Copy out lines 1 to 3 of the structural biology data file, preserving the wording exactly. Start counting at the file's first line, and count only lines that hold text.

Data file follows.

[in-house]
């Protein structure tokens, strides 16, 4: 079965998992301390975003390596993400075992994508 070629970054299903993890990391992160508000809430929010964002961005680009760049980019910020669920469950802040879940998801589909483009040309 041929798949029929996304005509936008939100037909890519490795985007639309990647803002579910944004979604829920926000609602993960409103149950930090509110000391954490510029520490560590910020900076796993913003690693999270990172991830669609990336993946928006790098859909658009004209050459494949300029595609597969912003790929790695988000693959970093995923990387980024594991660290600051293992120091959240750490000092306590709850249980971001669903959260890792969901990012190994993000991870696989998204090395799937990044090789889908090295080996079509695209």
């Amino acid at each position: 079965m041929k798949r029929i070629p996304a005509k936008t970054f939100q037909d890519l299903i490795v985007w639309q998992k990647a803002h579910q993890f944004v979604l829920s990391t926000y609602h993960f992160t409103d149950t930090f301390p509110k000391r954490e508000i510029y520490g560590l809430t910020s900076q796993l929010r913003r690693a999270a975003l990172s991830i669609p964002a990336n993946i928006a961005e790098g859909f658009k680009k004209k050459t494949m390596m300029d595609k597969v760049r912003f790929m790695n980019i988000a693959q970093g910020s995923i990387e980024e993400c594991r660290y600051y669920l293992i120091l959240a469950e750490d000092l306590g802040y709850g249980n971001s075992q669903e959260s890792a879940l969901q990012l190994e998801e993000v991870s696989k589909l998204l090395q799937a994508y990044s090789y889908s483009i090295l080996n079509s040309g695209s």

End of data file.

[in-house]
């Protein structure tokens, strides 16, 4: 079965998992301390975003390596993400075992994508 070629970054299903993890990391992160508000809430929010964002961005680009760049980019910020669920469950802040879940998801589909483009040309 041929798949029929996304005509936008939100037909890519490795985007639309990647803002579910944004979604829920926000609602993960409103149950930090509110000391954490510029520490560590910020900076796993913003690693999270990172991830669609990336993946928006790098859909658009004209050459494949300029595609597969912003790929790695988000693959970093995923990387980024594991660290600051293992120091959240750490000092306590709850249980971001669903959260890792969901990012190994993000991870696989998204090395799937990044090789889908090295080996079509695209």
């Amino acid at each position: 079965m041929k798949r029929i070629p996304a005509k936008t970054f939100q037909d890519l299903i490795v985007w639309q998992k990647a803002h579910q993890f944004v979604l829920s990391t926000y609602h993960f992160t409103d149950t930090f301390p509110k000391r954490e508000i510029y520490g560590l809430t910020s900076q796993l929010r913003r690693a999270a975003l990172s991830i669609p964002a990336n993946i928006a961005e790098g859909f658009k680009k004209k050459t494949m390596m300029d595609k597969v760049r912003f790929m790695n980019i988000a693959q970093g910020s995923i990387e980024e993400c594991r660290y600051y669920l293992i120091l959240a469950e750490d000092l306590g802040y709850g249980n971001s075992q669903e959260s890792a879940l969901q990012l190994e998801e993000v991870s696989k589909l998204l090395q799937a994508y990044s090789y889908s483009i090295l080996n079509s040309g695209s």